When Rork began his rescue journey, he made an emotional commitment to Dog Is My CoPilot: he would spend 10 years saving dogs or stop once he had saved 10,000 dogs, whichever came first. And he didn’t know nor care what it cost.

Photo courtesy of Peter Rork of Dog is My CoPilot

Rork has flown from overcrowded shelters located in Arizona, California, Texas, and New Mexico to animal rescue organizations in Colorado, Idaho, Montana, Oregon, Utah, Washington, and Wyoming.

Last year, Rork was able to upgrade from a small Cessna 206H to a Cessna 208B Grand Caravan — a complete game changer. He went from flying 20 dogs at a time to 200 dogs a time, tripling the amount of dogs saved each year from 1,000 to 3,000.

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“Suddenly, I’ve blown right through my 10,000 dogs, and I’ve got a couple years left before I hit the 10-year mark,” Rork says. “I thought, ‘You know, I really enjoy flying this new airplane. Maybe I’ll just keep going.’ So I did.”

Photo courtesy of Peter Rork of Dog is My CoPilot

With as many dogs as Rork picks up, he stresses how he wouldn’t be able to do it without his team. Executive director and “wingman,” Kara Pollard, has streamlined the transporting process to make it as efficient as possible. And with the help of the Petco Foundation, Dog Is My CoPilot was able to bring on three volunteer pilots — Brent Blue, Craig Colton and Jeff Carter — beginning in 2019.

When Rork initially started Dog Is My CoPilot, shelters were euthanizing millions of animals a year. Now, it’s 1.5 million a year by some estimates.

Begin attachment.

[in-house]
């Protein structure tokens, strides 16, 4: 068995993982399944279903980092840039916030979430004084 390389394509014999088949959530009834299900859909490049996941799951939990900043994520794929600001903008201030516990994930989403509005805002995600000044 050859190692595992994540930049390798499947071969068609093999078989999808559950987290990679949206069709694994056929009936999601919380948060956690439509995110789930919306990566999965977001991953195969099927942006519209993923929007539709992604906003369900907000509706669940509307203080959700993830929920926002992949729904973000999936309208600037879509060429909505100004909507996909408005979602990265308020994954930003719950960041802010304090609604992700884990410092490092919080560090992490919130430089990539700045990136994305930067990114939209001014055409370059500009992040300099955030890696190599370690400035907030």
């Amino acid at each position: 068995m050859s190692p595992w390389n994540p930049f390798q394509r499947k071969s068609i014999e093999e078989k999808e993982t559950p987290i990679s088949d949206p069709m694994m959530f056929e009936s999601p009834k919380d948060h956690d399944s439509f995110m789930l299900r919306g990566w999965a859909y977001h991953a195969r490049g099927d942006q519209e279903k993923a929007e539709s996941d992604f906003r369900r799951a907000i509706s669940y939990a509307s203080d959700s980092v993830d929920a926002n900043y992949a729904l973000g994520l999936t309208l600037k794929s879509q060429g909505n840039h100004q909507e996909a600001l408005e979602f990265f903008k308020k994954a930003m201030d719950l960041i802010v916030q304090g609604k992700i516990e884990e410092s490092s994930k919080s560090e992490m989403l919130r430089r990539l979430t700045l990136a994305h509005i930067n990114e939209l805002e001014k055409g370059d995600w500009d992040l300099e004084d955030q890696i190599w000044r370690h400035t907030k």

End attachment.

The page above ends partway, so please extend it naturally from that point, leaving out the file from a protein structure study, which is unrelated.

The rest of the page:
Rork is dedicated to drawing attention to this harsh reality and to the need of what he and the team are doing.

“It [Dog Is My CoPilot] has a lot of moving parts. It used to be just me, but [we’re] making much more headway addressing the problem,” he says.

Dog Is My CoPilot’s success has taken off within the past few months. The nonprofit has made such an impact that it is now looking to buy a second aircraft, which will hopefully be based in Atlanta to fly dogs out of Alabama, Louisiana, and Mississippi to the northern states. 

Photo courtesy of Peter Rork of Dog is My CoPilot

“I’m really excited about the prospects of that — about finally really making a mark and being a bigger part of the solution and having people see what they can do,” Rork says.

He encourages people to make a difference any way they can, whether that’s by adopting, fostering, volunteering, or donating. 

“I can’t wait for the day when Kara calls me and says, ‘Peter, we don’t have any more flights scheduled.’ I’ll say, ‘I’m going to the golf course.’ And I don’t even play,” Rork laughs.

Photo courtesy of Peter Rork of Dog is My CoPilot

Until that day comes, Rork is looking forward to the future and saving more lives. The pilot’s watch his mother gifted him for his 13th birthday over 60 years ago can still be found on his wrist whenever he flies. 

“My rescue dogs saved me from the darkest period of my life after my wife passed, and I have now transported more than 16,000 that have gone from kill to non-kill; they’ve been placed in homes and have brought that same kind of happiness and joy,” Rork says. “That’s the most fulfilling thing to me. I get to save a dog. I get to improve people’s lives. That makes me feel good about me.”